Daniel Chong, violin; Ying Xue, violin; Jessica Bodner, viola; Kee-Hyun Kim, cello
Featuring special guest Charles Neidich, clarinet
Loreto Theater, New York, NY
Thursday, January 12, 2017
The Parker Quartet needs no advocacy from me—they are Grammy winners, artists-in-residence at both Harvard and USC, and regularly tour, record, and perform with the world’s finest collaborators. Their program was beautifully conceived: two major works, each by a classical/romanticist (or a romantic/classicist, if you prefer)—Mendelssohn’s first essay in the string quartet, and Brahms’ sentiment-drenched, nearly-final chamber work. Both works are also cyclical (music from the first movement recurs at or near the end of the final movement). The concert was without intermission, a form which appeals to me (and apparently to audiences).
Due to a colossal GPS/GoogleMaps failure, this reviewer was late to the hall, and had to witness the Mendelssohn from the lobby on a TV screen with sub-par volume. Therefore, the comments in most detail will be directed at the Brahms.
Mendelssohn’s opening gesture from the E -flat tonic triad up to D-flat seems to embody a world of yearning “just out of reach,” and is indebted to Beethoven’s Op. 74 as well. The Canzonetta in G minor (with faster scherzando middle section) may have inspired his colleague Robert Schumann in the final movement of Kreisleriana. The Andante espressivo in B-flat major leads without pause into the finale, which spends most of its time in C minor, until the cyclic coda resolves to E-flat major. In 1830, Mendelssohn added a secret dedication on the manuscript of Op. 12 to “B.P.” (Betty Pistor, 1808-1887), a member of the Singakademie conducted by Zelter, for which Felix was accompanist. He had a teen crush on her. B-flat up to E- flat- “Bes,” three musical letters of her name, forms a prominent thematic element. After he learned of her engagement to Rudorff, he had his friend Ferdinand David change the P to an R.
From what I was able to see (primarily) in the lobby, the quartet’s visual synchronization was a marvel, and their energy infectious. Of course, their intonation and phrasing were impeccable. Their choices were those of youth and impetuosity, certainly valid in the case of Mendelssohn, his infatuation, and their own youth. There may be, however, other nuances, less vehement, more in the direction of elegance and even restraint, that they will discover as they mature. Nevertheless, to play at this level is a marvel.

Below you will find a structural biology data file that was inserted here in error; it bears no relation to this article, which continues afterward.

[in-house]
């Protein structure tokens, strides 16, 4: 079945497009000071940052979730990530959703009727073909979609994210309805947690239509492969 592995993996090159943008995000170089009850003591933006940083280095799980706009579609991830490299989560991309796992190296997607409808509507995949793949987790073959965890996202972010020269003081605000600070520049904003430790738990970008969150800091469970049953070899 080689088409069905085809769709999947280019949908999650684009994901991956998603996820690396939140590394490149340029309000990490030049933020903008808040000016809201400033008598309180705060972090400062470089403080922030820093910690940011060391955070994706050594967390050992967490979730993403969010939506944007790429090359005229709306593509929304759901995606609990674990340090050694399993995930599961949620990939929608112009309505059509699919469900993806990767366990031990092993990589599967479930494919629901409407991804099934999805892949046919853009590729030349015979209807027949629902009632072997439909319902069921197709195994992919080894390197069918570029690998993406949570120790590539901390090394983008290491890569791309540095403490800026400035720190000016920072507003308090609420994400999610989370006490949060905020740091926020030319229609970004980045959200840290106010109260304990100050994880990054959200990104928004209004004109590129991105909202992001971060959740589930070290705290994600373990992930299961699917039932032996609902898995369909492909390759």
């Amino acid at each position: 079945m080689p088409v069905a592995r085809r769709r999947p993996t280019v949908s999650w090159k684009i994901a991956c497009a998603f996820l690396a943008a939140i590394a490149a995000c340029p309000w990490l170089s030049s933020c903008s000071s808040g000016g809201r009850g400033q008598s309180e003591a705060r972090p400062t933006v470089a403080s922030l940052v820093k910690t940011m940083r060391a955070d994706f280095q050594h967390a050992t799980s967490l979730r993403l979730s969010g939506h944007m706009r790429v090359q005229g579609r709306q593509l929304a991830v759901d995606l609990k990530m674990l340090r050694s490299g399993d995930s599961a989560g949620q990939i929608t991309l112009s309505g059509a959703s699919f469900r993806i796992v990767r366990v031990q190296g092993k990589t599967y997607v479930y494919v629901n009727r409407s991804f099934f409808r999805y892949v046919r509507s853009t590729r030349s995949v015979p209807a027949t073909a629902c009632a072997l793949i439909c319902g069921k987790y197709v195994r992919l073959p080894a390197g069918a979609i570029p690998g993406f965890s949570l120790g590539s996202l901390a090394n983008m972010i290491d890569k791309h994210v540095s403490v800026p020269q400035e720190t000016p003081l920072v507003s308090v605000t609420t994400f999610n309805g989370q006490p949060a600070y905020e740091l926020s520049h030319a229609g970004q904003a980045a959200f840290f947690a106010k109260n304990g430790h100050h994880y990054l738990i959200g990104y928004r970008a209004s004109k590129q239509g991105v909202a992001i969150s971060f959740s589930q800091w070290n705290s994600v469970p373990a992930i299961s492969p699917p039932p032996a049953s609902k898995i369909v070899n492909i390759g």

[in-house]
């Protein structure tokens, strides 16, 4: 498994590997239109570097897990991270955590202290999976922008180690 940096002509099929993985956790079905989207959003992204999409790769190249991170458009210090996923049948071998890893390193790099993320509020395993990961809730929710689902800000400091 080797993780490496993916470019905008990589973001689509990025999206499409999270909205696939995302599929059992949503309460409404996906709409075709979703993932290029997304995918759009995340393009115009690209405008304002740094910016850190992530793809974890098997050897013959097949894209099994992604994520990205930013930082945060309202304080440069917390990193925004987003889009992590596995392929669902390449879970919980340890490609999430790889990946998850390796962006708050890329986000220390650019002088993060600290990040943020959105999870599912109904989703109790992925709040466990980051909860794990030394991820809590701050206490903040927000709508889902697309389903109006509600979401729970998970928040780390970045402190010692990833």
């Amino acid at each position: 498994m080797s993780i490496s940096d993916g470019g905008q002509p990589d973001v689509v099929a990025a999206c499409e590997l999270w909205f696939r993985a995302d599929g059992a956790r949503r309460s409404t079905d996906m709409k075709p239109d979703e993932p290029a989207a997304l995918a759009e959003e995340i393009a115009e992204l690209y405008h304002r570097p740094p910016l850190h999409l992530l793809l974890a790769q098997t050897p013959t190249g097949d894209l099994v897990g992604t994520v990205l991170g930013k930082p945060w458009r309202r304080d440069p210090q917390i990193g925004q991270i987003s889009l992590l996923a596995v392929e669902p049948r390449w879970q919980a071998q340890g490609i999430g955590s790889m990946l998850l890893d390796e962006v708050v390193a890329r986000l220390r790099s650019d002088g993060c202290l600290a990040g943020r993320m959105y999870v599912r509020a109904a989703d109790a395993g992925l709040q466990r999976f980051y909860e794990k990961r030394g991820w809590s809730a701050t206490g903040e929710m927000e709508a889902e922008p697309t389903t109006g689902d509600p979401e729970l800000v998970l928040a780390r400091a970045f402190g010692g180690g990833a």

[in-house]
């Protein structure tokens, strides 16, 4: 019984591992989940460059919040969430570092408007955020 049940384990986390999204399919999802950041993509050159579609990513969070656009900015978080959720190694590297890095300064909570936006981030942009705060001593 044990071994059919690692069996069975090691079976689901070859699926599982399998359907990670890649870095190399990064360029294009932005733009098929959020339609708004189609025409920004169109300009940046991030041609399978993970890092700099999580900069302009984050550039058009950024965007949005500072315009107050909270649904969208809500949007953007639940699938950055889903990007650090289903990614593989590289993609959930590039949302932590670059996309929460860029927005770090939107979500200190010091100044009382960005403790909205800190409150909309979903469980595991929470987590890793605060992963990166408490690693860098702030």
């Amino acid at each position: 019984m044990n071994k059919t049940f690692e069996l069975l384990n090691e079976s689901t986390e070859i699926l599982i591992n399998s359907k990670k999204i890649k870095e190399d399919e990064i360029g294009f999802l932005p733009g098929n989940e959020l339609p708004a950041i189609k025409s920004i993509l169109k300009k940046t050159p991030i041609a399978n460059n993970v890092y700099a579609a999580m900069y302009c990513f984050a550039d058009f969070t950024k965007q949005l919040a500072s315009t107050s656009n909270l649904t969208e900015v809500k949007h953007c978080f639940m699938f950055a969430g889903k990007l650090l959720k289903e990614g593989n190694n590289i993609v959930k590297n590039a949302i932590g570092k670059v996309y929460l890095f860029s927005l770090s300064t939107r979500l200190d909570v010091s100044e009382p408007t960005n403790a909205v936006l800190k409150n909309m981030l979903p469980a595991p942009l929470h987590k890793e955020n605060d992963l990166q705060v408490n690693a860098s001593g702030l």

Brahms described his Quintet for clarinet and string quartet as “a far greater folly” (than the clarinet/cello/piano trio). It was conceived for Richard Mühlfeld (1856-1907), originally a violinist and self-taught clarinetist (!), who played in the Meiningen and Bayreuth orchestras, and whom the normally gruff Brahms called “Fräulein Klarinette,” “my dear nightingale,” “my Primadonna,” and “Fräulein von Mühlfeld.” Tonight, the legendary Charles Neidich expressed the clarinet part from the most lyrical place imaginable—his lifetime of living with the single-line instrument leaving no inflection unexplored, no color unpainted, our dear nightingale indeed. It was a master class for all musicians, really. Here, I felt the Parkers could have provided a deeper, darker velvet carpet for the clarinet to “walk” on. Though the ensemble was perfect, particularly the way the violist leaned physically toward her clarinet neighbor, the strings’ inflections were “paler” than the clarinet, sometimes giving the impression of a background rather than a full chamber texture. (I realize I am nit-picking!) They understood and reflected every harmony and texture, however. The Adagio had a beautiful meditative, rapt quality. The balance issue was overcome beautifully in the third movement, which suddenly sprang to full life and energy, and mostly in the fourth movement, where the final return of the first movement’s sadness was rendered in appropriately awestruck hushed tones.